Story last updated at 3:30 p.m. Thursday, June 27, 2002

Friday accident blocks Spit
Staff report
photo: news
  Photo by Sepp Jannotta, Homer News
A tractor-trailer slid into an RV when both vehicles maneuvered to miss a bicyclist on the Spit Road friday.  
The Homer Spit Road was closed to southbound traffic for nearly two hours Friday afternoon following a three-vehicle accident that left a tractor-trailer jackknifed across the road.

The wreck sent truck driver Thomas Dehoyos to South Peninsula Hospital. It also left a Michigan couple feeling lucky to be alive and had Mexican national Fernando Chavez lamenting his choice in bike routes for his commute to work.

Just before 3 p.m., Chavez was riding his bicycle across the road from the entrance to Mariner Park when his chain apparently fell off.

At the same moment, Jackie Clark and Elaine Walsh-Clark were in their RV headed south out the Spit Road, while Dehoyos was following a taxicab off the Spit in the northbound lane.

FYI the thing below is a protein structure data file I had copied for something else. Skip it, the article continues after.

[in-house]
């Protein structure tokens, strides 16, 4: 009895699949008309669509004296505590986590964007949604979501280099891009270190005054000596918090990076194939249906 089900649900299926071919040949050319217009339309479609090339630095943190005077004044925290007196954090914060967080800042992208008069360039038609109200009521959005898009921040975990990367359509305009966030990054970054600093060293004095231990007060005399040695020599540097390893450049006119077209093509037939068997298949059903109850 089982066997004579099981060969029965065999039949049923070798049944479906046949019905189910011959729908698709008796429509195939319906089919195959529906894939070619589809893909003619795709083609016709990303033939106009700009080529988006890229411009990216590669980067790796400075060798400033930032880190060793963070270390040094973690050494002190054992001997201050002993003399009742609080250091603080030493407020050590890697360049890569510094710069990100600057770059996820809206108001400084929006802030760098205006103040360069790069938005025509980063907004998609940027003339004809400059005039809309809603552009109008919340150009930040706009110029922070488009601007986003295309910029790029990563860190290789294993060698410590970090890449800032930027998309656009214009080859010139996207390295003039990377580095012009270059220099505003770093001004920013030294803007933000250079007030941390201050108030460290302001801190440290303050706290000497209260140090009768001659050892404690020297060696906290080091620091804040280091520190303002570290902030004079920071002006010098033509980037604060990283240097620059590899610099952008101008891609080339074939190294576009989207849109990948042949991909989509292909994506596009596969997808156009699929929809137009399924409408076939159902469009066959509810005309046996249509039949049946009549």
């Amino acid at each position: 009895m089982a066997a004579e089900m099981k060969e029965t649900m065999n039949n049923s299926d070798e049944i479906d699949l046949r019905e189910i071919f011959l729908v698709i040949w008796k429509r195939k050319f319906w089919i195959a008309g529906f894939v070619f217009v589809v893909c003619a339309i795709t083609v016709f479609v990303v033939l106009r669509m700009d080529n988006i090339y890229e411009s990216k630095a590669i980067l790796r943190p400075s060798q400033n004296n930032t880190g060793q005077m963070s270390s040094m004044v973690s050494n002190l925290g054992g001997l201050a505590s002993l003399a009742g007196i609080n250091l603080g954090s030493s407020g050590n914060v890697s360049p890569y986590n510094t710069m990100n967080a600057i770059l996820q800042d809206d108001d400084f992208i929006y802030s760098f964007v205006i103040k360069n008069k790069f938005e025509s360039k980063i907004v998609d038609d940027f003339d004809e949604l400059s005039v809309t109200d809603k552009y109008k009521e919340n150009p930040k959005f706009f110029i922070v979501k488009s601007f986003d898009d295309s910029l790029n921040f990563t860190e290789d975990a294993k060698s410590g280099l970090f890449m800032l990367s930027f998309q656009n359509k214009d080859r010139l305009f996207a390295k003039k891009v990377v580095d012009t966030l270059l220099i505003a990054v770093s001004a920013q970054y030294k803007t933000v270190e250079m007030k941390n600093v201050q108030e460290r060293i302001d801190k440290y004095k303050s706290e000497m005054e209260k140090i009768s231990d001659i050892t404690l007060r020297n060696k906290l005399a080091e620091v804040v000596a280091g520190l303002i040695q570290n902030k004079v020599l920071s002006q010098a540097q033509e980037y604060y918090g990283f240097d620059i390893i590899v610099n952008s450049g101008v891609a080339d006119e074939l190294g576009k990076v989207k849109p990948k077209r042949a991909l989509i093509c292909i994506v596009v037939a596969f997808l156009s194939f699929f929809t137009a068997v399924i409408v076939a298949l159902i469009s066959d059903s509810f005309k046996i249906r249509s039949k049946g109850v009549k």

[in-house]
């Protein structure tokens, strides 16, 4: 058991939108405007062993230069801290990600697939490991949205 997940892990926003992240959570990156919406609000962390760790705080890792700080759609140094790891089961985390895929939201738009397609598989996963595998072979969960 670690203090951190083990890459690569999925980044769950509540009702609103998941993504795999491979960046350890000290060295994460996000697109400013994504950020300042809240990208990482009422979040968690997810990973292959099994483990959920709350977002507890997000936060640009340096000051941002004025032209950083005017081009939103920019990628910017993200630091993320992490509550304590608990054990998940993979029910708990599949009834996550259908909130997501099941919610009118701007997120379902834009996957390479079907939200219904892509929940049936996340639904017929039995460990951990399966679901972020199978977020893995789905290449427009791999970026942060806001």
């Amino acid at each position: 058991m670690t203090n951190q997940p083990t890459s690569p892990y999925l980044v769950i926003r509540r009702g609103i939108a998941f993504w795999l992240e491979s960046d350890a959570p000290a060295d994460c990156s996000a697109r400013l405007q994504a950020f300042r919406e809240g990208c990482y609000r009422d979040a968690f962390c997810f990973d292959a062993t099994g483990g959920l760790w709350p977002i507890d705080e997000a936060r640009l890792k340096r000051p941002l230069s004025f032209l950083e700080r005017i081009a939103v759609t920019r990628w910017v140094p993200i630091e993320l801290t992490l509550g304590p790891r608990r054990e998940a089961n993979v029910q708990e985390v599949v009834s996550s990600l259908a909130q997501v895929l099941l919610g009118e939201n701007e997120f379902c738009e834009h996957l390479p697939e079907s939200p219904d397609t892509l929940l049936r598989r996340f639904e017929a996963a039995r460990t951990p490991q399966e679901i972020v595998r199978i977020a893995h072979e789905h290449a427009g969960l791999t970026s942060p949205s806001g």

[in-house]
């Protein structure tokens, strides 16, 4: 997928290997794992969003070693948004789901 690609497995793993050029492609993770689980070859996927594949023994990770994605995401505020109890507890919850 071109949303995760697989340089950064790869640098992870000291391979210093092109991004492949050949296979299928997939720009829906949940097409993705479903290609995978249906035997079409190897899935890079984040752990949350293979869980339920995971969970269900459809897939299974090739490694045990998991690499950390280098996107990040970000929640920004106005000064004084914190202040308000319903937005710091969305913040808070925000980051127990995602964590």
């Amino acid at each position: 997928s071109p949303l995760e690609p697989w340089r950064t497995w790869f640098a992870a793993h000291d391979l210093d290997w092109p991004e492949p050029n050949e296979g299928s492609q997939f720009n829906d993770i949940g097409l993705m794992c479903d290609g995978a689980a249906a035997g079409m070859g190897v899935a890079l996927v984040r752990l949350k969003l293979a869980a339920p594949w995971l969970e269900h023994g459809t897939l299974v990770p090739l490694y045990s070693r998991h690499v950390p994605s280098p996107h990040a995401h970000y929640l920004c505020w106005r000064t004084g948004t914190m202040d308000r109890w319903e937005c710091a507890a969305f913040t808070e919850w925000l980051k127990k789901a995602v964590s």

When Fernandez appeared and stalled in the roadway, the Clarks, the cab and the semi all slammed on their breaks. The RV and the cab managed to stop short of the bicyclist, who was still in the road. The trucker, meanwhile was closing in on the cab, which quickly maneuvered around Fernandez.

Fernandez barely jumped clear as the jackknifing truck slid into the RV, bouncing it backward and ripping off its Michigan license plate.

photo: news
  Photo by Sepp Jannotta, Homer News
A jackknifed tractor-trailer truck blocks traffic on the Spit Friday.  
Emergency responders transported Dehoyos to South Peninsula Hospital with undisclosed injuries. He was treated and later released. Nobody else was injured.

The Clarks marveled that they could reach the turnaround point of a trip from Grayling, Mich., only to see this.

"It's amazing we could drive 5,000 miles and then have this happen," Jackie Clark said.

Fernandez, who hails from the southern Mexican state of Michoacan and works at El Pescador Restaurant, was visibly shaken from the accident.

When he was told he was free to go, he hugged Homer Police officers Andy Deveaux and Lary Kuhns.

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